Summary (Magill's Survey of American Literature, Revised Edition)
With the stories collected in The Conjure Woman, Chesnutt discovered a way to introduce into apparently humorous tall tales depictions of black characters who avoided the negative stereotypes then current in fiction and to include, beneath the comic surface, a level of social criticism. John, a young white man from the North, goes to North Carolina after the Civil War to find a suitable climate to help his wife Annie’s poor health and to buy a plantation for growing grapes. He and his wife meet Uncle Julius, an elderly former slave, who tells them anecdotes that revolve around instances of conjuring, or magic.
In “The Goophered Grapevine,” Chesnutt’s first major publication and still his most frequently anthologized story, Julius tells in minutely rendered dialect the tale of the slave Henry, whose health and appearance are magically linked with those of the bewitched, or “goophered,” grapes that he has eaten from the plantation that John has come South to purchase. Henry’s master takes advantage of the enchantment by selling him to a new owner every spring, when he is young and healthy, and buying him back every fall, when he becomes old. At one level, the tale is an attempt by Julius, who makes money selling the grapes, to dissuade John from buying the bewitched plantation. At a deeper level, however, the story can be read as social criticism of the owners’ treatment of Henry, who withers away and dies.
(The entire section is 407 words.)
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Summary (Masterplots, Fourth Edition)
When the Narrator’s wife begins to suffer ill effects from the severe Great Lakes climate, he looks for a suitable place to take her. He was engaged in grape culture in Ohio, and when he learns of a small North Carolina town that seems to offer what he needs in climate and suitable land, he decides to buy an old, dilapidated plantation and settle there. An untended vineyard is already on the property; with a little care and expense, the vines will flourish once more. On the day that he takes his wife, Annie, to look at the plantation, they happen upon an ancient African American who calls himself Uncle Julius. He advises them not to buy the plantation because it is goophered. Realizing they do not know that anything goophered is bewitched (conjured), the old man asks permission to tell them the story of the vineyard.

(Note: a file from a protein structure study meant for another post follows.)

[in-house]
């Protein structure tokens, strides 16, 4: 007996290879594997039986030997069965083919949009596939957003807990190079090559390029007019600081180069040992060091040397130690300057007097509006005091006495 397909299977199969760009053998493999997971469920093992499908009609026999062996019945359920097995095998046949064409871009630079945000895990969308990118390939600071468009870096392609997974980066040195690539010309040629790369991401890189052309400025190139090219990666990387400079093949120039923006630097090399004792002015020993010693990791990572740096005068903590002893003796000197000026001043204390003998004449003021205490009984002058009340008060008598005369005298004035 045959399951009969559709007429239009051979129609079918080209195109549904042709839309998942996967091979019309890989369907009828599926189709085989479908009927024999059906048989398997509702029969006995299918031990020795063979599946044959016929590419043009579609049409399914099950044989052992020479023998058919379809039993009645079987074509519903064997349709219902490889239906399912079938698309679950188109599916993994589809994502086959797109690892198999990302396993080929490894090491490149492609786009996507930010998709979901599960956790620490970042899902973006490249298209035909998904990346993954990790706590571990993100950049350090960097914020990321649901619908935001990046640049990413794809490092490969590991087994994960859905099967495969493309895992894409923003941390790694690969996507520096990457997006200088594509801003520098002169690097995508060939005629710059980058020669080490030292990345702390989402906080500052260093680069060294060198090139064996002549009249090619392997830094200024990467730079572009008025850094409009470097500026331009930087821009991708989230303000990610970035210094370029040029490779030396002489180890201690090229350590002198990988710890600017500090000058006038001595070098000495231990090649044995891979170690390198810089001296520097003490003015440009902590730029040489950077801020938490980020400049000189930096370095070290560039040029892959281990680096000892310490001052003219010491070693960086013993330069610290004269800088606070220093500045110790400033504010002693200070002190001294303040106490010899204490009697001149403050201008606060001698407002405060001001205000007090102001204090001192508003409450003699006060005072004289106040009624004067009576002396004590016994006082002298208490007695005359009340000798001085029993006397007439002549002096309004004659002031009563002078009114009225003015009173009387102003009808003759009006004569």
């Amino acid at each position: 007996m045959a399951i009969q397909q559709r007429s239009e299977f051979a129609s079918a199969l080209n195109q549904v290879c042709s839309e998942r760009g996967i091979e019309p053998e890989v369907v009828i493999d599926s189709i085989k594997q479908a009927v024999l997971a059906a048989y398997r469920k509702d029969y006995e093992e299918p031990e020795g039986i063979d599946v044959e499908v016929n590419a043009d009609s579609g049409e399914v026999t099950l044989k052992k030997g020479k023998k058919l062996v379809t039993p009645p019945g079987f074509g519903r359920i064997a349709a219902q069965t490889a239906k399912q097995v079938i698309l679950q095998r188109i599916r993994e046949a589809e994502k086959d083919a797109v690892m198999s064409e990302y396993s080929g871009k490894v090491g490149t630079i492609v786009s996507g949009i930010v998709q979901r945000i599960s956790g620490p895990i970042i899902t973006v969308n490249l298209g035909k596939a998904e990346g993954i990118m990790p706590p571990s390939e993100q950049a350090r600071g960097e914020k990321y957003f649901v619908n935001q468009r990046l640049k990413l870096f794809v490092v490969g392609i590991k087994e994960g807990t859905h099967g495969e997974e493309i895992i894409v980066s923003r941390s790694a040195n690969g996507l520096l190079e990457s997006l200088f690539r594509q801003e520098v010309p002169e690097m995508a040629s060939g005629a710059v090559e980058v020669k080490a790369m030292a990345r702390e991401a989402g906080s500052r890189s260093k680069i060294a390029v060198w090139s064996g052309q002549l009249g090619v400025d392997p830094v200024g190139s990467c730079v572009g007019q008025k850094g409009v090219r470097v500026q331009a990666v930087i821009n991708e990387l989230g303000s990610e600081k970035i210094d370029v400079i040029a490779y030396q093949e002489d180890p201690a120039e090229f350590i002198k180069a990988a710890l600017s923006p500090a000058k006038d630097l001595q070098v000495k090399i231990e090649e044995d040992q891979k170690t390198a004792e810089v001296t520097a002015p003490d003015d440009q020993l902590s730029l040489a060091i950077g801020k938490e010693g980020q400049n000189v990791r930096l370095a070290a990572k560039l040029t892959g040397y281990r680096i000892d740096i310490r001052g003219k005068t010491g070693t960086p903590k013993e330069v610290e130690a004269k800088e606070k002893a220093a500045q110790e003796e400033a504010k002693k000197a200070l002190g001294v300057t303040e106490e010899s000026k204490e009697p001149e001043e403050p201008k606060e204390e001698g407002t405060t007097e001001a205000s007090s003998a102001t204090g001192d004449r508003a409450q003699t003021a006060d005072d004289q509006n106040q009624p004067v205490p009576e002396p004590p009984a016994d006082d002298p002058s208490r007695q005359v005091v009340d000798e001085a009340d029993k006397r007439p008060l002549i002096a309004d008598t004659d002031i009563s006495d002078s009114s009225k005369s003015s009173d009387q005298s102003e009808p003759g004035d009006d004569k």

Many years before the war, when Uncle Julius was still a slave, the plantation owner made many thousands of dollars from the grapes. Because the master could never keep the slaves from eating the rich grapes and stealing the wine made from them, he conceived the idea of having Aunt Peggy, a conjure woman living nearby, put a goopher on the vines. She made one that said that any black person eating the grapes would die within a year. Most of the slaves stayed away from the grapes, but a few tried them in spite of the conjure, and they all died. When a new slave came to the plantation, no one remembered to tell him about the conjure, and he...
(The entire section is 1191 words.)
Summary (Masterplots II: African American Literature, Revised Edition)
The Conjure Woman is a novel in the form of a collection of short stories about the New and the Old South. John, the narrator, comes to the New South after the Civil War because of the business opportunities and the healthy climate it offers him and his wife. Land and labor are cheap, and the area is conducive to farming. He buys an old plantation and transforms the unproductive vineyard into a lucrative grape business. John and Annie’s boredom with slow-paced southern life is offset largely by Uncle Julius’s stories of the Old South. As John relates these tales, using Uncle Julius’s dialect, readers become aware of the old former slave’s cleverness and wit.
The collection begins with “The Goophered Grapevine.” Uncle Julius tells the story to prevent John from buying the old plantation. Uncle Julius lives in one of the slave cabins and makes a living selling the grapes that he gathers from the run-down vineyard. After Uncle Julius tells John about the plight of an ex-slave named Henry who mistakenly ate grapes from the “goophered” vines and died when the vines withered, John permits Uncle Julius to continue living on the place and gives him a job.
In telling “Po Sandy,” Uncle Julius’s goal is to prevent the narrator and his wife from tearing down an old schoolhouse on the plantation. John’s wife wants a new kitchen, and John wants to build it with lumber from the schoolhouse. Uncle Julius, who has his own plans...
(The entire section is 595 words.)